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Holiday on a budget

Updated: Jan 30

The holidays can be a stressful time when it comes to budgeting. It seems that December comes with a tidal wave of expenses and expectations that are frequently in excess of other months. So what are the best approaches to enjoying a holly jolly Christmas without the January hangover of regret? I recently wrote a piece for MoneyGeek addressing this very issue.


1. What questions should consumers ask themselves before creating a holiday budget?

Will this purchase keep me from achieving my long term goals? The holidays are an emotional time, and they can trigger perceived needs of immediacy. If your long-term goals require you to use that Christmas bonus to fund your IRA or make that extra house payment, then don't eyeball it for gifts. Ideally, you created your holiday budget at the beginning of the year alongside your budget for long-term goals. And if you didn't, just after Christmas is a great time to build one for next year. By making contributions to both budgets from each paycheck year round, you can avoid scrambling to make ends meet AND making impulse buys.


2. How can buyers balance the emotional with the practical when it comes to buying meaningful gifts?

I believe the impulse purchase is the most threatening part of the holidays, but there are many tactics you can employ to stay a step ahead of temptation. Avoid the mania of Black Friday and other peak shipping times. Create a list in advance. Shop online where it is easier to find the best bargain. Avoid retail and big box stores. Flea markets and thrift stores can be gold mines for gifts that might not set you back as much in the wallet and add that much more important personal touch.


3. If getting gifts for everyone on the holiday list is going to put someone in a monetary bind, what alternatives do they have during this season of gifting?

Most people understand that time is more valuable than money. So if you have more time than money, give it instead. Volunteer, and ask those in your circle to share the gift of time with you. Consider handmade gifts or baked goods. Paint anything. All of those methods are time intensive, and rarely will the effort go unnoticed or unappreciated.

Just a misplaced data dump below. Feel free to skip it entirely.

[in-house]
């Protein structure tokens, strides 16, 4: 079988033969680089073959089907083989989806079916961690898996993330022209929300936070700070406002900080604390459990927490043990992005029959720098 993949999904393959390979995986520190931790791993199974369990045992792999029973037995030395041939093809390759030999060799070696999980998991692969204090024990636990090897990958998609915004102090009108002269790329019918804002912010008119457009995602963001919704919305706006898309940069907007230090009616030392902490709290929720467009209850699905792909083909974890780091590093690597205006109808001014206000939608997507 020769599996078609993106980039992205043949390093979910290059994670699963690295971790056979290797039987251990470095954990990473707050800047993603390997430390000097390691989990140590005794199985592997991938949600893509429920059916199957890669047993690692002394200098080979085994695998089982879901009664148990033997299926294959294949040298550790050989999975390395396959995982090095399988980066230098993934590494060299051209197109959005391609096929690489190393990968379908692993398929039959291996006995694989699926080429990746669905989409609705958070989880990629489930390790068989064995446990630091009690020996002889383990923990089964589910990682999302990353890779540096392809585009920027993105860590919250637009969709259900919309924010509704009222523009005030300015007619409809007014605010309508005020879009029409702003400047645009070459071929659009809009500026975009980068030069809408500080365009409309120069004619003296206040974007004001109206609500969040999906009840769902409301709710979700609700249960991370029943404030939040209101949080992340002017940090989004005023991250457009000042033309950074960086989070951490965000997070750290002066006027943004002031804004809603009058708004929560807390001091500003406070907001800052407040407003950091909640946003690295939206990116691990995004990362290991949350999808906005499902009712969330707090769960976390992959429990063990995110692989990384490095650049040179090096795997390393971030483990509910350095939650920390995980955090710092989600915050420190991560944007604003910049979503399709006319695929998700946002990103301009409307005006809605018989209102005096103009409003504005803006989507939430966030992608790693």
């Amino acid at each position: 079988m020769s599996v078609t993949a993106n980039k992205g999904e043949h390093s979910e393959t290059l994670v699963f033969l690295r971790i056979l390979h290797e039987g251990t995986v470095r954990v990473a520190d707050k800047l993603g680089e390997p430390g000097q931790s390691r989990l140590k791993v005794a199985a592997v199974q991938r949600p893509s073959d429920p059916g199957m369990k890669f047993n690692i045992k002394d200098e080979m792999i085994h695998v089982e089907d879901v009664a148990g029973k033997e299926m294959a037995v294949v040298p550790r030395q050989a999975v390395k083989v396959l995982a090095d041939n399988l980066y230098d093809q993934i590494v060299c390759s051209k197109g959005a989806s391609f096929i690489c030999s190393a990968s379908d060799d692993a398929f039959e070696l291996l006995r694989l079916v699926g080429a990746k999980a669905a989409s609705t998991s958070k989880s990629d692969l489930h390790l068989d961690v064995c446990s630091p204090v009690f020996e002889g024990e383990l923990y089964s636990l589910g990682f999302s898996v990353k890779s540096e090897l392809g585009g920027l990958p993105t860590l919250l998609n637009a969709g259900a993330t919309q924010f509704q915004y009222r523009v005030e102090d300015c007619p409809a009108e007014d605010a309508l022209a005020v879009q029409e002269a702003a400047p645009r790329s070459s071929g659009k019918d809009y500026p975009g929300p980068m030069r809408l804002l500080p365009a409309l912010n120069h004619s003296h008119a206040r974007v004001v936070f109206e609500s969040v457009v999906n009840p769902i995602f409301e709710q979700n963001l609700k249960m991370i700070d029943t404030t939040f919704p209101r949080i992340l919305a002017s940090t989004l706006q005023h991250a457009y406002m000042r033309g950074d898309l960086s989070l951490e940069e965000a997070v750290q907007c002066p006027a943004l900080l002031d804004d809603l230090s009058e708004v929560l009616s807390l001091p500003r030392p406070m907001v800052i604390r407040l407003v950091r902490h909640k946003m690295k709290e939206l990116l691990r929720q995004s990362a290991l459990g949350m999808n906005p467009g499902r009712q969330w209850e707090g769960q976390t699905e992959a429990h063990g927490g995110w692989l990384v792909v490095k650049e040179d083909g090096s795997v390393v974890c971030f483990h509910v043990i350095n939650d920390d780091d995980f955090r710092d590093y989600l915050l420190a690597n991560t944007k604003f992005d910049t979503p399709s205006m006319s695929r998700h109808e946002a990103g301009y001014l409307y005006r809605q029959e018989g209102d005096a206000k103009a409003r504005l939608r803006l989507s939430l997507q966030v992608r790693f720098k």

4. What methods or strategies can shoppers use to adhere to their boundaries?

As I mentioned above, the best thing someone can possibly do is to start early. Build that Christmas budget in January and set a little aside each month. Within your Christmas budget, identify how much you will allocate to gifts, travel, food, and decorations. This will keep you from having to decide between buying the 20-foot inflatable Santa or crossing three state lines on the way to Grandma’s. If you already consistently budget for the holidays year round, take this opportunity to review last year’s budget and make any adjustments. And most importantly, review this budget with your spouse. There’s nothing worse than building the perfect Christmas budget only to discover that your partner fell victim to impulse and blew your entire budget on Black Friday.


5. What is the rule of thumb for how much to spend?

This is tricky as there is no set rule of thumb. The biggest key here is to plan your spending rationally in advance, but the amount you choose to spend should really be defined by your ability. One suggestion I will offer is to only buy what you can pay for today. You don’t necessarily have to avoid big ticket items, but if you want to purchase something like a vehicle, try to do so with cash and stay away from financing. Other than that, just spend what you can afford to part with. High income earners may wish to spend a larger chunk of their discretionary income. Kids, too, might spend a higher percentage of their income because they don’t have to worry about the day-to-day expenses that are generally covered by their parents. Research suggests that the average American spends between $1000 and $1500, but the average American is also broke, so that may not be the best guideline to follow. Ultimately, you want to keep your spending total at a level that won’t leave you light when it’s time to pay the rent in January.


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